Providing peer-to-peer support

Providing peer-to-peer support
Ambulance NSW's peer support program provides front-line staff with someone they can talk to who understands the difficulties of the job, who they can relate to at their level. Paramedics undergo a two-day training program to become peer support officers and participate in refresher courses and regular contact with an EAP psychologist. 

About the initiatives

Ambulance NSW provides clinical care and ambulance services to more than 7.25 million people across New South Wales. It employs 4,000 people, 90 per cent of whom are operational staff on the front lines of service.

Because these front-line staff are regularly exposed to traumatic events, mental health in the workplace is a principal concern for Ambulance NSW. Its primary means of ensuring mental health is a thorough staff support system, one element of which is the peer support program.

The program consists of 140 peer support officers and a full-time peer support team coordinator. Peer support officers are paramedics who maintain their regular roles, but also take on a peer support role on a voluntary basis. Staff undergo a two-day training program to become peer support officers and participate in refresher courses and regular contact with an EAP psychologist. The training program covers topics such as mental health awareness, active listening and recognising the signs that someone is at risk of self-harm. It also acts as a screening tool to find the right people for the job.

Early intervention is believed to help prevent mental health issues. The intention of the program is to develop qualified staff members to support their peers – someone they can talk to who understands the difficulties of the job, who they can relate to at their level.

The program also incorporates a staff support activation policy. Through this policy, peer support officers proactively contact workers who have participated in jobs known to have a traumatic impact, such as the death of a child, to check on them and offer support.

Recent improvements include enhancing coverage of the peer support program and developing and distributing cards with contact details of all staff support services. The organisation is also developing a smartphone app that would make it easier for paramedics to find a peer support officer in their region when they need it.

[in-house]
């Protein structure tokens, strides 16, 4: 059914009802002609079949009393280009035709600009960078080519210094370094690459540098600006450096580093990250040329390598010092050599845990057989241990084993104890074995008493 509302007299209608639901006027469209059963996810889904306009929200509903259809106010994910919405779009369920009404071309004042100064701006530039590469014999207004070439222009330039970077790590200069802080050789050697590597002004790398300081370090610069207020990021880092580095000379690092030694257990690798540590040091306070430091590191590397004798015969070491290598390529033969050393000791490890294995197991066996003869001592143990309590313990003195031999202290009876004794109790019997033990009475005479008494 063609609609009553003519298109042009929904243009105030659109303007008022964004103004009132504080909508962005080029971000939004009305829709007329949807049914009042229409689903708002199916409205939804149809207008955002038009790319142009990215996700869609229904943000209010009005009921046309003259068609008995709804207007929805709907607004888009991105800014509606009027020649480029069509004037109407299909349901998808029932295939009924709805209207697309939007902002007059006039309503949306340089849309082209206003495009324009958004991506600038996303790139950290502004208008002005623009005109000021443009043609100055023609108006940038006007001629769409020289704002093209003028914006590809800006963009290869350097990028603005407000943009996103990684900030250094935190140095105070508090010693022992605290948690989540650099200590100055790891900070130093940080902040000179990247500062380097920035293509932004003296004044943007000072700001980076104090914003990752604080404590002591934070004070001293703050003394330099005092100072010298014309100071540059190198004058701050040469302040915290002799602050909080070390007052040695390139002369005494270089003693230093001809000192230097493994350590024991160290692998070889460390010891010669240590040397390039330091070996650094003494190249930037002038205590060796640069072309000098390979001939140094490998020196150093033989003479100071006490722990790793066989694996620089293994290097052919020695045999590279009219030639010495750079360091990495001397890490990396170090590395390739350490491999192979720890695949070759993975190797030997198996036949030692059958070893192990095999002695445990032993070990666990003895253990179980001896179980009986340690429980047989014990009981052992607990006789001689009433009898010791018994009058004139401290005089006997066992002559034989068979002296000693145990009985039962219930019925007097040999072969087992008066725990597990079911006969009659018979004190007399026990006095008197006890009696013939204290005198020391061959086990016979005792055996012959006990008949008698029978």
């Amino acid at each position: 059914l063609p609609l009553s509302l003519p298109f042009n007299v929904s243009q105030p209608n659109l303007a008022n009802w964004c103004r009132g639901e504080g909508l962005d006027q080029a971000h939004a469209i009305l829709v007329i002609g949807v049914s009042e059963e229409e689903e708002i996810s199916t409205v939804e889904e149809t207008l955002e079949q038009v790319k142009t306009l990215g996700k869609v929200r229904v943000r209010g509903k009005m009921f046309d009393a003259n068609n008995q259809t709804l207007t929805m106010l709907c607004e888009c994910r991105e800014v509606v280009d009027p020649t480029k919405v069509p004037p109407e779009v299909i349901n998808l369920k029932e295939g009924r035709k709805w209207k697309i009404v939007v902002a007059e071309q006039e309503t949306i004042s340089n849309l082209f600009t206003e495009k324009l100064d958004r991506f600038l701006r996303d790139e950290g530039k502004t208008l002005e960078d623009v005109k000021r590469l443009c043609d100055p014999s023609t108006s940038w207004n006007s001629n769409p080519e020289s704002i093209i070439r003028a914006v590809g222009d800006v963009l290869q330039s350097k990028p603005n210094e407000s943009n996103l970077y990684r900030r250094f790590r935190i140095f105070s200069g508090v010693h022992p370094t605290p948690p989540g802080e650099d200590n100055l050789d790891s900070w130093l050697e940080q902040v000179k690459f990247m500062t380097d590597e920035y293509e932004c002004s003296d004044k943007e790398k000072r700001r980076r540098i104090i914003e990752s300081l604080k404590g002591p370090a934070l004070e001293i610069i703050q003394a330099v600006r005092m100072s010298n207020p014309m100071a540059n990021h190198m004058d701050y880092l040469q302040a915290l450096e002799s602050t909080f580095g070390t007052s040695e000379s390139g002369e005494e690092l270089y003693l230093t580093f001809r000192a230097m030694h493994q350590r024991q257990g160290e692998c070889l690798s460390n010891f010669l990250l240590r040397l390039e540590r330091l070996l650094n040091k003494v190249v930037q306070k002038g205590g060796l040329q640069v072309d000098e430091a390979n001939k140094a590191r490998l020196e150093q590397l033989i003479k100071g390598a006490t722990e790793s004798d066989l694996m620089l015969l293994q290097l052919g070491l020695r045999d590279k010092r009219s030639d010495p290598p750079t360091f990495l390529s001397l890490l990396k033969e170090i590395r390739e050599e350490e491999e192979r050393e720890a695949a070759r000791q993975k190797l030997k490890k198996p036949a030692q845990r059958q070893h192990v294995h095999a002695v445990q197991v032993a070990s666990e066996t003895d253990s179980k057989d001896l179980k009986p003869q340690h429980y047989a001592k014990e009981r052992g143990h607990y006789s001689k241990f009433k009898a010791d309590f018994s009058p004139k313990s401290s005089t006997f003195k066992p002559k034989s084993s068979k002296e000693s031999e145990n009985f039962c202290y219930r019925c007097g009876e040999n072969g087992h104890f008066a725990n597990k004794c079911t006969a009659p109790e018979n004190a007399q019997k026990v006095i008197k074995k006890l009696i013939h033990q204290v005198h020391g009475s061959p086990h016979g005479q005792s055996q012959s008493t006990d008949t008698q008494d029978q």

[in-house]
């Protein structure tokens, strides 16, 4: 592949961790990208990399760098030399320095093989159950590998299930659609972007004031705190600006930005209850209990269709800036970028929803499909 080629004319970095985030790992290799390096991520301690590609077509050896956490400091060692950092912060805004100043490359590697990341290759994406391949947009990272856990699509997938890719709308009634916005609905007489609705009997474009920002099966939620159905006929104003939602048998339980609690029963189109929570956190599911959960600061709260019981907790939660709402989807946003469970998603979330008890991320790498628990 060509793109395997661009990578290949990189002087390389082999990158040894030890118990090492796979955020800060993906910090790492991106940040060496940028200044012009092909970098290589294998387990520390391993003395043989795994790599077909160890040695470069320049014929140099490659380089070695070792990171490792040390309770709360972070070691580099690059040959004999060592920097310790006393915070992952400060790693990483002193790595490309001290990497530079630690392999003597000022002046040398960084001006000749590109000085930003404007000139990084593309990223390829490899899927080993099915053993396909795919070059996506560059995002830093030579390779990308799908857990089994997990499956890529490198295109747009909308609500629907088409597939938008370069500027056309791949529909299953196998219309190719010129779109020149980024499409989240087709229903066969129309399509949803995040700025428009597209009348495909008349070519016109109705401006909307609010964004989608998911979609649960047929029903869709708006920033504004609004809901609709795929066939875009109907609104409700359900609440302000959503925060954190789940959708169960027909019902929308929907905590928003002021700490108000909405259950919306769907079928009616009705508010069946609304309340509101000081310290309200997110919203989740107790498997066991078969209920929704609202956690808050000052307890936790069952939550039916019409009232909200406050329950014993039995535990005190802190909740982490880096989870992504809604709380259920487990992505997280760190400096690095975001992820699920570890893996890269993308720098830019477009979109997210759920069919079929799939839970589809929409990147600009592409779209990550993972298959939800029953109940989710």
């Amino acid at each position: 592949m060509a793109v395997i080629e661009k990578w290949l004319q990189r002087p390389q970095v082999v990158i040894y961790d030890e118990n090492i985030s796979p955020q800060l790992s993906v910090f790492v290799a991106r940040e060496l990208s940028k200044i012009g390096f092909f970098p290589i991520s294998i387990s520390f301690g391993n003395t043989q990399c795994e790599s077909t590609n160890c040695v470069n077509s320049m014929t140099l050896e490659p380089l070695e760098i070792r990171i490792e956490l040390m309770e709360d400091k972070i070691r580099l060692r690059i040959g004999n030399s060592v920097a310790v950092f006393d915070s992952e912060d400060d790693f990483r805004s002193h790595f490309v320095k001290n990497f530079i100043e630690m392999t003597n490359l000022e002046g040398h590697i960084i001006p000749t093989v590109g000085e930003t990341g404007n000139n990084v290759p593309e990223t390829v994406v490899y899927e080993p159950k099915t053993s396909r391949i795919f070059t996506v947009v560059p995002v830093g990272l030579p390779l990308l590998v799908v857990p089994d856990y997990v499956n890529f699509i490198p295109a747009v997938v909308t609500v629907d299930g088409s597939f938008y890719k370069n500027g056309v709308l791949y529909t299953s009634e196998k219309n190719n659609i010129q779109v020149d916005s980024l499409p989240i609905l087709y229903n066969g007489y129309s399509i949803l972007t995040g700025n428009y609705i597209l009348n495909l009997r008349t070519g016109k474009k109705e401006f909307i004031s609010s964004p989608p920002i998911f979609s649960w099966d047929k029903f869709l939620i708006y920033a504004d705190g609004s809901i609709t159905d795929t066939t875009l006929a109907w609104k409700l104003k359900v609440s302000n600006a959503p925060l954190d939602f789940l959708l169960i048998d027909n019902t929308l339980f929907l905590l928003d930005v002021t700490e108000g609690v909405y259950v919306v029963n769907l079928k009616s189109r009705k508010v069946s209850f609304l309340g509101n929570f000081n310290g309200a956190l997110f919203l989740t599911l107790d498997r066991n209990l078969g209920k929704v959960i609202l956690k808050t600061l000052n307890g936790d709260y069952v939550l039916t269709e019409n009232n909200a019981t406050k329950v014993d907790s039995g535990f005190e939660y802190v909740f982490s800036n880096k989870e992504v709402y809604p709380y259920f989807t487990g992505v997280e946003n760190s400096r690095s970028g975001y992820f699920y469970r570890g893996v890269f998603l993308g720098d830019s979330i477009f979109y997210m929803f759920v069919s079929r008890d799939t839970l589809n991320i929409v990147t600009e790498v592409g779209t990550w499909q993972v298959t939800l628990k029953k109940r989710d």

Other workplace mental health initiatives of Ambulance NSW include:

  • managers are trained in supporting staff members, particularly in identifying mental health issues and providing assistance and referrals
  • stress management training is mandatory for new staff and refreshers are provided periodically for current staff
  • the 'Support Your Buddy' program is designed to encourage colleagues to support each other in the workplace
  • a dedicated committee has been set up to look for strategic ways to develop support staff and improve employee wellbeing and mental health
  • participation in community initiatives such as Mental Health Month and participation in R U OK Day
  • regular wellness checks for paramedics involving a one-hour, voluntary appointment with a psychologist about improving mental health and stress management


How the initiatives came about

The findings of a parliamentary inquiry in 2008 gave rise to a broad program of looking at how Ambulance NSW could better support its staff.

There were concerns that Ambulance NSW’s paramedic staff were not sharing and offloading the stresses of their jobs, that there was an organisational attitude that this would be a sign of weakness. With such a mindset, staff tend to be less likely to seek out support when they truly need it. Ambulance NSW realised it needed to be more proactive about providing support to its staff and overcoming attitudinal barriers to communicating about stress and emotions.


Benefits and outcomes

Benefits from these initiatives include that:

  • internal surveys have returned highly positive assessment of the effectiveness of the peer support program and indicate that the program is well-regarded by staff at all levels
  • there has been a shift in the organisational culture regarding talking about emotions and mental health - the feeling now is that it is 'okay to toughen up but it's also okay to look after yourself'
  • more than 1200 contacts were made last year between staff and pee support officers
  • the use of Ambulance NSW's EAP has increased over the past few years
  • the number of stress leave applications have dropped.


 Recommendations, considerations and lessons learned

Challenge: Breaking down the 'toughen up' wall


  • Get support from management to spread the message that asking for help is okay
  • Change the mindset to realise that it's just as important for employees to take care of themselves as it is to take care of others

​Challenge: Identifying staff and situations where greater support is needed


  • Identify the types of jobs that cause the most distress and proactively contact staff who have had these experiences in a timely manner.
  • Build the capacity of employees to deal with stress on their own

​Challenge: Ensuring access to information and resources


  • Peer support officers contact the peer support coordinator when they are worried about someone or need help
  • Train managers in identifying and supporting mental health issues in the workplace
  • Use the EAP for help with information and resources


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